Indigenous Archaeology: American Indian Values and Scientific Practice (Indigenous Archaeologies Series)

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9780742503298: Indigenous Archaeology: American Indian Values and Scientific Practice (Indigenous Archaeologies Series)
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As a practicing archaeologist and a Choctaw Indian, Joe Watkins is uniquely qualified to speak about the relationship between American Indians and archaeologists. Tracing the often stormy relationship between the two, Watkins highlights the key arenas where the two parties intersect: ethics, legislation, and archaeological practice. Watkins describes cases where the mixing of indigenous values and archaeological practice has worked well―and some in which it hasn't―both in the United States and around the globe. He surveys the attitudes of archaeologists toward American Indians through an inventive series of of hypothetical scenarios, with some eye-opening results. And he calls for the development of Indigenous Archaeology, in which native peoples are full partners in the key decisions about heritage resources management as well as the practice of it. Watkins' book is an important contribution in the contemporary public debates in public archaeology, applied anthropology, cultural resources management, and Native American studies.

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About the Author:

Joe Watkins is an anthropologist at University of New Mexico and a member of the Choctaw tribe. He has a Ph.D. in archaeology from Southern Methodist University.

Review:

Dr. Watkins is to be commended for his thorough research and even-handed presentation of the facts and issues in a debate that sparks emotion on both sides. (Stacye Hathorn, Alabama Historical Commission)

This important book offers a unique lens on archaeology and its practitioners. Native American archaeologist Joe Watkins gives us a penetrating analysis of what archaeologists think about themselves and their subject, framed by his inimitable wit and tact. Indigenous Archaeology is a must-read for anyone interested in the future of archaeology as a profession. (K Anne Pyburn, (Indiana University))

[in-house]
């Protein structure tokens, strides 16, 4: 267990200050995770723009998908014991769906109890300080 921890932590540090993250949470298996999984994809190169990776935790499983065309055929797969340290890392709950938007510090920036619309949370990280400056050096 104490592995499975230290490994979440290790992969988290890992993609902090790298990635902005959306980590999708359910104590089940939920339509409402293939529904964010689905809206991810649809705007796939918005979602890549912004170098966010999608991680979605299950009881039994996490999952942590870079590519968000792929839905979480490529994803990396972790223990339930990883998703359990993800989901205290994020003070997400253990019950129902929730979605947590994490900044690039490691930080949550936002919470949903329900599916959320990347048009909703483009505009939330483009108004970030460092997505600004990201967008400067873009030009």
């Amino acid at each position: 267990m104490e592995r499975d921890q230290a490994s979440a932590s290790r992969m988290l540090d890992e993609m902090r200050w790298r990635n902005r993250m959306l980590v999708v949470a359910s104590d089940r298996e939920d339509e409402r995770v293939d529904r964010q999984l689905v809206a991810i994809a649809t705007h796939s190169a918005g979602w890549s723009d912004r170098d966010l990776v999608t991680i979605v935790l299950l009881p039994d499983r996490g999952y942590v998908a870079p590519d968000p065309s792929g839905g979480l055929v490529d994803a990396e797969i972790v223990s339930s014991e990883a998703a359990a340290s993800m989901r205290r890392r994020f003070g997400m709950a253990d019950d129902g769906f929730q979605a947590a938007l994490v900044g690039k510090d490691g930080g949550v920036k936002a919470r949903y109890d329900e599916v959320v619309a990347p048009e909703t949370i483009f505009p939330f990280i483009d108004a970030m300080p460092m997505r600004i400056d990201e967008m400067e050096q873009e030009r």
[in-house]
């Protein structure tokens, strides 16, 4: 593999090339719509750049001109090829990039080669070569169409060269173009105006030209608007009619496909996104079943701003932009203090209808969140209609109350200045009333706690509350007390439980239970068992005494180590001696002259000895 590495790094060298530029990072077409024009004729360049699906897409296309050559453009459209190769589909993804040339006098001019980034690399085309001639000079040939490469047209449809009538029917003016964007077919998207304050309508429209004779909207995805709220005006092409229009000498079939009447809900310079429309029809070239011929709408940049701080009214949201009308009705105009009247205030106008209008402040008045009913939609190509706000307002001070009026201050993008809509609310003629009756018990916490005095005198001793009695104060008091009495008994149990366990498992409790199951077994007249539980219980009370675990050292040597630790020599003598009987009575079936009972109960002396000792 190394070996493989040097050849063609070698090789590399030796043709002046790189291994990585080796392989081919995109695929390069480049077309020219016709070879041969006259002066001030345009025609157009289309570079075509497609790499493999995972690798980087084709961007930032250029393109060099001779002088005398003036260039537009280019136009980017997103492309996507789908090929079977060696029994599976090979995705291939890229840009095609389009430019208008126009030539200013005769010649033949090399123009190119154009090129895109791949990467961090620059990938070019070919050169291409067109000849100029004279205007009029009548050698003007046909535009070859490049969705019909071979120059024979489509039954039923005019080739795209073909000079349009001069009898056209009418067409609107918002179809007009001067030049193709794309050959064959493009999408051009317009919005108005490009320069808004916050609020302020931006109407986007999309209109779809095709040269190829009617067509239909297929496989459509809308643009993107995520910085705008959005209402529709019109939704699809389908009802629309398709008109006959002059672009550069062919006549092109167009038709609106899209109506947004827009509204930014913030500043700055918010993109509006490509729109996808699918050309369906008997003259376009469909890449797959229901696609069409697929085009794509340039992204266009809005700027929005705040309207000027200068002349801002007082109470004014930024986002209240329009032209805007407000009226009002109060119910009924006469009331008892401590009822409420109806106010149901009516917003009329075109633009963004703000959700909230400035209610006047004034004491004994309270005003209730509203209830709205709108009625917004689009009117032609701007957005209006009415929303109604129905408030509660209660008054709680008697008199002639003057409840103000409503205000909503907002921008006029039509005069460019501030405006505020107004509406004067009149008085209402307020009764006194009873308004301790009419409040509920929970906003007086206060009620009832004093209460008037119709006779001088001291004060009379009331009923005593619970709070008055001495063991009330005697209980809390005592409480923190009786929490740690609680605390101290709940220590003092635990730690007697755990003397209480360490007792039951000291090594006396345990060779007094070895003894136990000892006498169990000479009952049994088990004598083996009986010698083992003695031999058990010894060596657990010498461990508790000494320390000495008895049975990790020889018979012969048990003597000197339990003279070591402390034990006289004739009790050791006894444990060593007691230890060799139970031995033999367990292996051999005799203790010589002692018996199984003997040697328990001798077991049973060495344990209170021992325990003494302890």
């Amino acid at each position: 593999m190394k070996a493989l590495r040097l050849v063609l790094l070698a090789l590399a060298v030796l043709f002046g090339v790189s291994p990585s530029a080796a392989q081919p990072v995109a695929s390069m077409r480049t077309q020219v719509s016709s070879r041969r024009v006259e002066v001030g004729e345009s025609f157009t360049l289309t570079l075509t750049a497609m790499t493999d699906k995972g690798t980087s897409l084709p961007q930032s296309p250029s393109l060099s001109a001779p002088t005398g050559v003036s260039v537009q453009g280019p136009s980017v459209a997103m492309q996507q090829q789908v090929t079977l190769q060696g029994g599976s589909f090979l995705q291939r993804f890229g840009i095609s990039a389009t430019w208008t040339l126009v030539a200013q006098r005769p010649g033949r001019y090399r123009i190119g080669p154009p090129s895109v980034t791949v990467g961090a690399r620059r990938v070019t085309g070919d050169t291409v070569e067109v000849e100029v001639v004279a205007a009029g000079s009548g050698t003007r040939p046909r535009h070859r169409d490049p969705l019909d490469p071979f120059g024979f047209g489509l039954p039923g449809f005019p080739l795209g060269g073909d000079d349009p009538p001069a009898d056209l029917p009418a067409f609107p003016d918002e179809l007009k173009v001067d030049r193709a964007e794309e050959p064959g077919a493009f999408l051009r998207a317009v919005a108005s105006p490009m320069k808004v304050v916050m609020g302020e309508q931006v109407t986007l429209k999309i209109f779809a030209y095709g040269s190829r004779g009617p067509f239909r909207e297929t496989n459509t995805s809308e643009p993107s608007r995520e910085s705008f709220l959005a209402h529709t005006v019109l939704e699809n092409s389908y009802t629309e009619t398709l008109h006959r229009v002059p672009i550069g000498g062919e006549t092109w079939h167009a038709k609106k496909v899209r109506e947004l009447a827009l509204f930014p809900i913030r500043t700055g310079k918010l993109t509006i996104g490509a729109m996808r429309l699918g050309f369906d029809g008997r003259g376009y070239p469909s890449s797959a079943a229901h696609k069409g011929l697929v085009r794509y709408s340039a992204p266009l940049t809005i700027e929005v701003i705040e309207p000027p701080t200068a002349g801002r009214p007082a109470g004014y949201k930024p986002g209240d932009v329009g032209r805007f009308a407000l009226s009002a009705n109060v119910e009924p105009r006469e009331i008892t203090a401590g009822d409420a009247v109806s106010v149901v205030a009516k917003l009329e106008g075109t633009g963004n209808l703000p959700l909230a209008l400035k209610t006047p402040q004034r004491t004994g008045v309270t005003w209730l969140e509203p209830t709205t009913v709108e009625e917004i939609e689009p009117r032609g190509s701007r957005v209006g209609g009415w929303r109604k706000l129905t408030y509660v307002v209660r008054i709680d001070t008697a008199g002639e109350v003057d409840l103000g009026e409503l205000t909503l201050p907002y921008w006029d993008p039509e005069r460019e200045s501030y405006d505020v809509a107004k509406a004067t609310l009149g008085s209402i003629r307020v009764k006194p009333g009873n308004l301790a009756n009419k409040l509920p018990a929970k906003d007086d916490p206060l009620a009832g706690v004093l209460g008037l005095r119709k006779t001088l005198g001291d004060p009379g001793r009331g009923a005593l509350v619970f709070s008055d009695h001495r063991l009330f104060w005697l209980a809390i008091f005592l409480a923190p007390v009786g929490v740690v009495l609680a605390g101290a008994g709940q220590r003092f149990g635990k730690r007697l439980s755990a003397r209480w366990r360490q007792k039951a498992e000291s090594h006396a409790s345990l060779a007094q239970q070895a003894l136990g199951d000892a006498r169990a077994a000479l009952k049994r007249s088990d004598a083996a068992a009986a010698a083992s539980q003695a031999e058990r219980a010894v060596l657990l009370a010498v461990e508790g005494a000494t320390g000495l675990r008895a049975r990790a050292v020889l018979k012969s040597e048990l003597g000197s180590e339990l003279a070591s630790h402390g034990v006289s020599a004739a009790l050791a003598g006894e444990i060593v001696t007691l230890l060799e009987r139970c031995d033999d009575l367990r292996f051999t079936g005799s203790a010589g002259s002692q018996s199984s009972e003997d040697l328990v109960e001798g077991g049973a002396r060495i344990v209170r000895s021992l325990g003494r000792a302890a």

Joe Watkins draws upon his experience and expertise as a federal archaeologist and a Choctaw to address Native American sensitivities and the modern practices of archaeology. Tracing the often controversial and confrontational relationship between these two opposing perspectives, Watkins articulately highlights the key arenas where parties intersect including ethics, legislation, and archaeological practices....Indigenous Archaeology is very highly recommended reading for students of archaeology and Native American studies. (The Bookwatch)

Watkins is Choctaw and a professional archaeologist. Since college in the 1970s, he has worked to help other archaeologists understand First Nations' positions on research on their ancestors, and helped American Indians to see the benefits of archaeology.He clarifies First Nations' basic issue, sovereignty, and by implication, the same issue provoking archaeologists insisting on scientific research primacy―does science's universality supersede national claims? Does U.S. cultural patrimony encompass itsconquered nations' forbears? Watkins covers the history of antiquities legislation―a handy reference for practitioners―and with a few well-chosen cases illustrates a range of outcomes, culminating in the Kennewick Man controversy, in which eight leadingscientists are pitted against the U.S. Army Corps of Engineers' interpretation of the 1990 Native American Graves Protection and Repatriation Act, which holds that bones antedating European invasions, buried within territory recognized as Umatilla by treaty, must be given to the Umatilla Tribe. The eight scientists argue that a 9400-year-old person was not 'culturally affiliated' with historic Umatilla, and that biologically the skeleton doesn't fit any historic population. Watkins compares Canadian, Mao (Alice Beck Kehoe, professor of anthropology emeritus, Marquette University CHOICE)